How Often Is Your Credit Score Updated?

Credit score information is generally updated every month. Credit bureaus, however, update their records every 90 days. Your credit score is affected by many different factors, such as:

  • Make a payment
  • Miss a payment
  • Apply for credit
  • Charge something to your credit card
  • Default or charge off

Even things such as how long you have lived at the same address and how long you have been with the same job will impact your credit score in some shape or form. The more available credit you have, the better your score will be because it shows you are responsible enough to carry credit, but that you also are responsible enough to use it only when you have to. The longer you hold a job or maintain the same residence, the more stable you appear to be, therefore you are less risk to lenders and creditors, giving you a higher credit score.

Each of the three major credit bureaus: Equifax, TransUnion, and Experian, are all supposed to be working with the same information, so theoretically, the same information gets reported each month. Although the information is the same, sometimes it can get reported differently, because collection agencies do not always report to all three agencies. For instance, a collection account that shows up on a TransUnion report may not be reported to and show up on an Experian report. This is why most lenders will pull a report from all three bureaus, and use a median score to determine whether or not they want to extend a loan or credit to you. The middle score is used to accommodate a median score, instead of using an exact score.

When the Score is updated does it Change?

If you are actively involved in using credit cards, applying for credit cards, or engaging in payments, your credit score will be constantly fluctuating. If you don't have any payments to make (balances to carry) and you don't change the amount of credit you have available to you (i.e. don't charge a large balance) the credit score probably won't change.

If you are consistently making on time payments to your mortgages and credit cards, while keeping balances low and avoiding opening even more lines of credit, your credit score should steadily rise over the next few months. If on the other hand you are charging more and more on credit cards, missing payments, or barely making the minimum payment, you will see your credit score fall steadily (or drastically depending on the situation) over the next few months. Don't let it get out of control. Avoid using your credit cards unless you know you can pay the balance off, and don't open any lines of credit you don't need because it is an invitation to get into bad spending habits.


How to Get a Home Equity Loan With Bad Credit

A home equity loan is a line of credit which uses your home as collateral. [1] While you can't magically improve your credit score, there are a few things you can do to improve your credit within a few months. You can still get a home equity loan even if you have bad credit, but slight improvements to your score will help you get approved and earn you a better interest rate.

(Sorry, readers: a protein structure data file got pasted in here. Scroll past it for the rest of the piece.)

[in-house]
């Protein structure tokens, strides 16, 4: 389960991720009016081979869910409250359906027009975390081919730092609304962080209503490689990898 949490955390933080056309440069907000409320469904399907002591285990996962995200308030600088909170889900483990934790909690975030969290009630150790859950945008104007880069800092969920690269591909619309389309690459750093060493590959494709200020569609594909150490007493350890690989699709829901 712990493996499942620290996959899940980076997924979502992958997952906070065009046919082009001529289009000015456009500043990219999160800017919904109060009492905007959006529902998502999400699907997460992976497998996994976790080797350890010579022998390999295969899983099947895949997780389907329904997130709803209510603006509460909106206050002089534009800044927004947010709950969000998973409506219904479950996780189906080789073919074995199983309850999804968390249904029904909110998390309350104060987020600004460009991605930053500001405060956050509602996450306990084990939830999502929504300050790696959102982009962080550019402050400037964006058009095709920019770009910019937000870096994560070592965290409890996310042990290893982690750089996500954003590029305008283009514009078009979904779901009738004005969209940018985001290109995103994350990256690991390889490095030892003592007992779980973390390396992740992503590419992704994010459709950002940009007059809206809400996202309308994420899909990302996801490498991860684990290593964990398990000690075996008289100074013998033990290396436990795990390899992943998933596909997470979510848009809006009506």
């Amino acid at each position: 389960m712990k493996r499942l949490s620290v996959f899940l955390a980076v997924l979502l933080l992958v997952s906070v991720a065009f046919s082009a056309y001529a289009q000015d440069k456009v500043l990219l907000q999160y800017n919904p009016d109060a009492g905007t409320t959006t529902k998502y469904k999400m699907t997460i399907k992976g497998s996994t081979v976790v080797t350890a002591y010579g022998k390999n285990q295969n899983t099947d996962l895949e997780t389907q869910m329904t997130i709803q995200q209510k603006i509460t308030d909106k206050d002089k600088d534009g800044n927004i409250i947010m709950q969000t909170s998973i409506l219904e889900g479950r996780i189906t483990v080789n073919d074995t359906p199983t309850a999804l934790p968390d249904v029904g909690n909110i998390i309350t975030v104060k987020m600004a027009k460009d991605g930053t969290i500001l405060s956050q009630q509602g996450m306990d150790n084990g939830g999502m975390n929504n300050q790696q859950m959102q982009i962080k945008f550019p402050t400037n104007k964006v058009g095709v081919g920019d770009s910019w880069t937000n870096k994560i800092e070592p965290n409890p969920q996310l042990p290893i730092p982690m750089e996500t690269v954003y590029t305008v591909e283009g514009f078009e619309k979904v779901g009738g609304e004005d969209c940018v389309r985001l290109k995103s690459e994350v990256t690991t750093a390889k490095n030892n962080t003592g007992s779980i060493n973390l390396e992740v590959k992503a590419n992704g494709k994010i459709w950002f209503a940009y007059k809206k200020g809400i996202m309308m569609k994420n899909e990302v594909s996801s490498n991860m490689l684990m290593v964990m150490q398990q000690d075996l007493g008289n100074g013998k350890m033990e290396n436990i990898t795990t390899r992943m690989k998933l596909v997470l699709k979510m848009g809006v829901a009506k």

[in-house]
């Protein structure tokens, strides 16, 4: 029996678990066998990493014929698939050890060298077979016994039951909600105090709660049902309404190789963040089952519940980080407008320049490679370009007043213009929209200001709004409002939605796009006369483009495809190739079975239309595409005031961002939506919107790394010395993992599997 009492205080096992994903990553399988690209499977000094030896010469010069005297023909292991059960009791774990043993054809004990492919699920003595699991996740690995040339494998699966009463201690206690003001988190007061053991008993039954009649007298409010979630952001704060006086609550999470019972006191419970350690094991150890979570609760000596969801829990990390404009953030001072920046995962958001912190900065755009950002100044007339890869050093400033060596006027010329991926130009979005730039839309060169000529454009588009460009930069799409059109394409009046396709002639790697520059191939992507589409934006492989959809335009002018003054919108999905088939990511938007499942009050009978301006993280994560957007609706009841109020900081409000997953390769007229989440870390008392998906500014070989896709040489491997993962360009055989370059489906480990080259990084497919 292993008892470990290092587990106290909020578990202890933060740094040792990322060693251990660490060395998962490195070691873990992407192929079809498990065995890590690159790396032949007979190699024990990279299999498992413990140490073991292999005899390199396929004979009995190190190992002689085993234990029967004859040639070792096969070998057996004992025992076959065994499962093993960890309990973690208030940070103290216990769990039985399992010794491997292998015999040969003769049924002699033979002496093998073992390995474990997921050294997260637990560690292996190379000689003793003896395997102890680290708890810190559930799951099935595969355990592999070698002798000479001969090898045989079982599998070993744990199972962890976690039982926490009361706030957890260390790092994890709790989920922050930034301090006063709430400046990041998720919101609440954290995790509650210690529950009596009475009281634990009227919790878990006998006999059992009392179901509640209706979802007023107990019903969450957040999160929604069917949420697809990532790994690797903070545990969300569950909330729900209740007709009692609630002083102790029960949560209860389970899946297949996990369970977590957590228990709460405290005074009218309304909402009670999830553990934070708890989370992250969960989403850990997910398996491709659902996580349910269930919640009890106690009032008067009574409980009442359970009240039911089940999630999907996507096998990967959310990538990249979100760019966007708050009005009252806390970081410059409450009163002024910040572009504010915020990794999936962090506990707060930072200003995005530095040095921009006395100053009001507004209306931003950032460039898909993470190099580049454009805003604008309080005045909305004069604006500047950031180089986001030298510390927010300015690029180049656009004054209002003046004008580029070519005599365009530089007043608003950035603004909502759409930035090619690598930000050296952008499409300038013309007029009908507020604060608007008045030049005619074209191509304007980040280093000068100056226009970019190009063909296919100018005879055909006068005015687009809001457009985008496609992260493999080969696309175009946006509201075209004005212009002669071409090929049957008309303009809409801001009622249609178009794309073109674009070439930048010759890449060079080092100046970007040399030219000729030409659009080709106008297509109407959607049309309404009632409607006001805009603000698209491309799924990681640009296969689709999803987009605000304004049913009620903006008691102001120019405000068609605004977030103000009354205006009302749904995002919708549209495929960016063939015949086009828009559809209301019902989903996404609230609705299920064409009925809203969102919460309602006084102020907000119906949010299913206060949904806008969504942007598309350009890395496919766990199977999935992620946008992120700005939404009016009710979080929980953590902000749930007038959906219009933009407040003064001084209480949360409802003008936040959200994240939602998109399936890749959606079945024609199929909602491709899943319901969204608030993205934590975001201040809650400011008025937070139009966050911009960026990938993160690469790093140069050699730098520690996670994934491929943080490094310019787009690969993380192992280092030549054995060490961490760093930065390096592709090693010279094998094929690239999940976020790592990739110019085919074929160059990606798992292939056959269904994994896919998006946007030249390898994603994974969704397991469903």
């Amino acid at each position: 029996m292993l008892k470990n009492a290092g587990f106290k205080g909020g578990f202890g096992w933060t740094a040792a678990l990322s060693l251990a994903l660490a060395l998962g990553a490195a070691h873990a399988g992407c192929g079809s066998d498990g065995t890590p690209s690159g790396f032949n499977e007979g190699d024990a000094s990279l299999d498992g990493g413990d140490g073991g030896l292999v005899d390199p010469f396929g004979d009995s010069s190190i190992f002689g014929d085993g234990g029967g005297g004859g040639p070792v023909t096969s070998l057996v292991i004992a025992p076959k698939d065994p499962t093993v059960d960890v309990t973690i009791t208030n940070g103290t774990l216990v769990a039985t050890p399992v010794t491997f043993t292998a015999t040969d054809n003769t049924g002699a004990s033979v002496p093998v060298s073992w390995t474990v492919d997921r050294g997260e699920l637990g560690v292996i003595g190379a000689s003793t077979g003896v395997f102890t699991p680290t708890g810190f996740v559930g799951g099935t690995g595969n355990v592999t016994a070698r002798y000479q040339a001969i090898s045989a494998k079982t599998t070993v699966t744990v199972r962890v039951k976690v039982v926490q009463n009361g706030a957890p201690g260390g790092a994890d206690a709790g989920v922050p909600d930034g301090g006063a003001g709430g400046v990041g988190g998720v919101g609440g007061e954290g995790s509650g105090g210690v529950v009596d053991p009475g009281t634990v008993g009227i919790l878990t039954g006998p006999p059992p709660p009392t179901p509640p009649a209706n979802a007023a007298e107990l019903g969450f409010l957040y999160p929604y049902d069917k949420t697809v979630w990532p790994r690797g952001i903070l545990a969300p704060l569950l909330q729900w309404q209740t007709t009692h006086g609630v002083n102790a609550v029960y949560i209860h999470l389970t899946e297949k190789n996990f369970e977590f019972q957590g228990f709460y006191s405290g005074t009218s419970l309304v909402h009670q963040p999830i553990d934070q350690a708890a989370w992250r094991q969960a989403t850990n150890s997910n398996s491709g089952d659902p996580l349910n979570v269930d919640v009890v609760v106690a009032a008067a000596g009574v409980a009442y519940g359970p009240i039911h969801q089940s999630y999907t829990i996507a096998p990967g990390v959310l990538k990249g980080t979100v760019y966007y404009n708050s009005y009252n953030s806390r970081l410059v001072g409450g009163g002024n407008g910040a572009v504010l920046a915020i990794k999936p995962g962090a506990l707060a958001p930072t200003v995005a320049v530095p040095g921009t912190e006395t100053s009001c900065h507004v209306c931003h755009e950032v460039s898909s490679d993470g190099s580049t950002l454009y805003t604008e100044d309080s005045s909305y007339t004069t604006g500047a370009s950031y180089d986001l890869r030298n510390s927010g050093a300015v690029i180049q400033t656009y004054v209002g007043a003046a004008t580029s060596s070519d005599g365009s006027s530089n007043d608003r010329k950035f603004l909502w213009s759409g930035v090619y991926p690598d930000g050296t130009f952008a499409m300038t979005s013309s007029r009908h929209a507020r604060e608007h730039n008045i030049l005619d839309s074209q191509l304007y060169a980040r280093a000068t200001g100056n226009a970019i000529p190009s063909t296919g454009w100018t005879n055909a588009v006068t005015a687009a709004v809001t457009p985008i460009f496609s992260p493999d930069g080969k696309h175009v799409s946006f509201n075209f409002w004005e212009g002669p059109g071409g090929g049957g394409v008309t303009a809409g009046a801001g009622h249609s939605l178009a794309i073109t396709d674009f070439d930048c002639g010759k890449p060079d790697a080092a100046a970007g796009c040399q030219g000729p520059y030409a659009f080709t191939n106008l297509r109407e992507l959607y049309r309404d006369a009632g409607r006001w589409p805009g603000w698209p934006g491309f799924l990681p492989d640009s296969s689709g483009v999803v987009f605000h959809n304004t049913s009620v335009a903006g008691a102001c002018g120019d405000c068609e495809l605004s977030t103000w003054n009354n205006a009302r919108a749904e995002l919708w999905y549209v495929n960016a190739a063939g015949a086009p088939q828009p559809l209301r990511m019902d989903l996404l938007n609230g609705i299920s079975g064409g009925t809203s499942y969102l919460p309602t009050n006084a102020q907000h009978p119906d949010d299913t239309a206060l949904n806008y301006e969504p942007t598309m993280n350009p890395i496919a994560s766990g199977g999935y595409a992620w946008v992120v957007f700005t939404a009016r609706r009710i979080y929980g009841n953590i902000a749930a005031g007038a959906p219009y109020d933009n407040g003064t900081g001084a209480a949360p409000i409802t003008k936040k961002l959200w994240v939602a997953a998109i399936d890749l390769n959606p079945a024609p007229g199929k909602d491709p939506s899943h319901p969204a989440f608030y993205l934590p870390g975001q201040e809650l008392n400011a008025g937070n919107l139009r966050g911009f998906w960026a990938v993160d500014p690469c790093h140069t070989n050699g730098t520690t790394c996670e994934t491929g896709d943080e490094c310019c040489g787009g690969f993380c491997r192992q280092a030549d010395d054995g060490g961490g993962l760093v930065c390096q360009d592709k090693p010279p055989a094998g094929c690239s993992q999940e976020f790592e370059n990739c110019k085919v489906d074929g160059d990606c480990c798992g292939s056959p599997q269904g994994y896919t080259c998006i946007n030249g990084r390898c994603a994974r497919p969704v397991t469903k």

Understanding Loan Types Edit

Which credit score is used for home loans

Which credit score is used for home loans

Which credit score is used for home loans

Improving your Credit Edit

Which credit score is used for home loans

Which credit score is used for home loans

Which credit score is used for home loans

Which credit score is used for home loans

Which credit score is used for home loans

Which credit score is used for home loans

Which credit score is used for home loans

Increasing Your Odds of Approval Edit


Types of Credit Scores: Understanding the Differences

Which credit score is used for home loans

March 10th, 2014

Which credit score is used for home loans

If you spend much time reading personal finance magazines or Web sites, it's understandable that you'd think you have but one credit score. After all, how many articles out there have titles like "Understanding Your Credit Score," "Protect Your Credit Score," and "How to Raise Your Credit Score?"

Other folks with more credit experience might think we have three credit scores — one for each of the three major credit bureaus — Experian, Transunion and Equifax.

In fact, you probably have more than 50 credit scores!

Credit scoring involves two major scoring companies, three major credit bureaus, and several categories of financing types. Reports geared to consumers often offer an educational score, and those scores aren’t ever used by lenders – but they can still be used as an indication of your overall creditworthiness. With the three bureaus, there are reports and scores designed to meet the needs of different kinds of creditors — for example, mortgage lenders, auto dealers and furniture retailers.

To better understand how this all works, you should know that there are two main credit scoring models used by most lenders:

FICO (from the Fair Isaac Corporation)

FICO is the oldest system, dating from 1956. Fair Isaac makes its money creating and selling proprietary scoring systems to lenders and credit bureaus. FICO has built many types of credit scores — its Web Site indicates that there are 49 different FICO scores. These are the "big six."